Tom and Cuyler Morris appear to have two runaway bestsellers in their M 36 and 42 daysailer/weekender designs. So why are they building another cruising boat that has much of the styling that got them started in the boat-building business years ago? “It just seemed like the right thing to do,” says Tom Morris. Morris observes that while Europeans are surrounded by historic structures, they like to build modern-looking yachts; Americans, on the other hand, are comfortable tearing down old buildings, but prefer traditional-looking craft.
Morris and his son, Cuyler, have a special fondness for classically styled yachts whose modern hulls and rigs can take a family on coastwise trips, a race to Bermuda or Halifax, or a voyage around the world. Designer Chuck Paine has provided these designs for years, and he’s done it again with the new 42, a replacement for the company’s 40-footer. Call it a restatement of the Morris roots.
The Morris 42 is a classic cruiser/racer that will resonate with sailors who love traditional looks, but want modern performance and amenities. While the yacht is not a pure custom project, Morris always personalizes each boat it builds and can make changes to the underbody, rig, and power plant by request.
Belowdecks, the immaculate varnished teak is set off by areas of white paint; the overhead is made up of flawlessly varnished strips. While they look like individual wood strips, they are actually a single unit cut to look nearly indistinguishable from tongue-and-groove planks. While a yachtsman of 100 years ago would have been stunned by the modern materials and systems contained in this yacht, the general configuration and dcor would have looked as perfectly natural 100 years ago as it does today.
I sailed the second yacht built to this design, which has a double berth and a sink in the forward cabin, a settee and U-shaped dinette in the saloon, and a conventional nav station and galley. The aft cabin and head are similarly conventional except in the level of finish and detail.
The lockers are finished inside with cork or are left bare out to the hull. All overhead panels can be taken off in easily manageable sections to access the wiring runs and the underside of the deck. The same feature applies to the cabin sole, which can be completely removed to access all the bilge areas.
Because this boat’s owner requested a conventional shaft drive, the engine is located amidships. A saildrive unit is optional and allows the engine and drive train to be located aft of the companionway; to maintain proper trim, the fuel tanks are moved forward. With the engine amidships, access is a bit tight on the port side, but this boat’s Yanmar engine has few maintenance points located there. Through-hull fittings are Marelon with conventional backing plates and bolts. All hoses are double-clamped and well labeled, another Morris tradition. Like the plumbing system, the electrical system is neat, secure, and is made from top-quality materials.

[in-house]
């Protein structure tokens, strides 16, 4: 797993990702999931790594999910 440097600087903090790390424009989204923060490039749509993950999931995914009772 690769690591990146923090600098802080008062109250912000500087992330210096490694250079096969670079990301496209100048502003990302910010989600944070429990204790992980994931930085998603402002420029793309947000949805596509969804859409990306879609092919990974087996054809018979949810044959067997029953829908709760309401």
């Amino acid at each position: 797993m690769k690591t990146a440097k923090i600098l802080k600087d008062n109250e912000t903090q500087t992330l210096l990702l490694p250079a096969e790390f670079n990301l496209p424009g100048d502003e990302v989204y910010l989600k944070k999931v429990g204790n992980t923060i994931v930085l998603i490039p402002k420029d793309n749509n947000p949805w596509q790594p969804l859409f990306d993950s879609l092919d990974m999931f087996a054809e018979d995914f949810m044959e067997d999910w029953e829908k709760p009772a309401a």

The first yacht had a spade rudder, but this boat’s owner wanted a skeg for directional stability and to protect the blade. Tom Morris has sailed both yachts and says they are nearly indistinguishable in handling and speed.
Coming aboard, the first thing you notice is the exceptional level of finish and detail. The second thing is the lack of winches. How can anyone sail a vessel this size with just two winches located at the companionway? As it turns out, it’s easy. The Leisure Furl in-boom system takes care of the mainsail, and a roller-furling self-tacking jib is easily controlled. The mainsail has a full-length batten located a short distance above the foot. When the sail is fully hoisted, its shape is full for light-air conditions. But when the sail is rolled down a few inches, the batten enters the boom and the sail flattens out nicely for breezier conditions.
The flattening reef was in last October when I sailed the boat on Chesapeake Bay in a 12-to-15-knot northeasterly. I enjoyed the yacht’s delightful responsiveness as we tacked easily through 90 degrees or less on the wind and then reached off and ran. Helm pressure was light but distinct, and the boat goes exactly where you aim it. Sight lines are excellent whether you sit to windward or leeward. The self-tacking jib was perfect for the wind strength. On a reach the yacht hit 7 knots with no fuss. When I was seated belowdecks I found the ride to be very quiet and comfy.
Under power the 42 is exactly what you’d expect from a Morris. The turning circle is just over one boatlength, going astern it is predictable, and the boat’s manners are perfect. With the engine loafing along at 2,500 rpm, I measured 6.5 knots through the water as we sliced through a light chop.
“Our customers usually start out with a smaller boat,” says Tom Morris. “But when they become passionately involved with the sport, they want more than just something off a production line, and they come and find us.”
So even though their elegant daysailers are filling their order books and one-off yachts like Firefly and Reindeer have given a bit of media flash to the Morris name, the proven formula of quality, tradition, and versatility is part of the pedigree of all Morris yachts. And that’s something that isn’t about to change any time soon.
Designer: C.W. Paine Yacht Design
Box 763, Camden, ME 04843
Builder: Morris Yachts
Box 395, Grandville Road
Bass Harbor ME 04653
LOA – 42′
LWL – 32′
Beam – 12’7”
Draft – 5’3”
Displacement – 19,400 pounds
Ballast – 7,178 pounds
Sail area – 789 sq ft
(100 percent foretriangle)
Auxiliary – 52-horsepower
Fuel – 50 gal
Water – 120 gal
Sail area-displ. Ratio – 16.79
Displ.-length ratio – 264
US Sailing Screening Value: – 1.9
(below 2.0 recommended for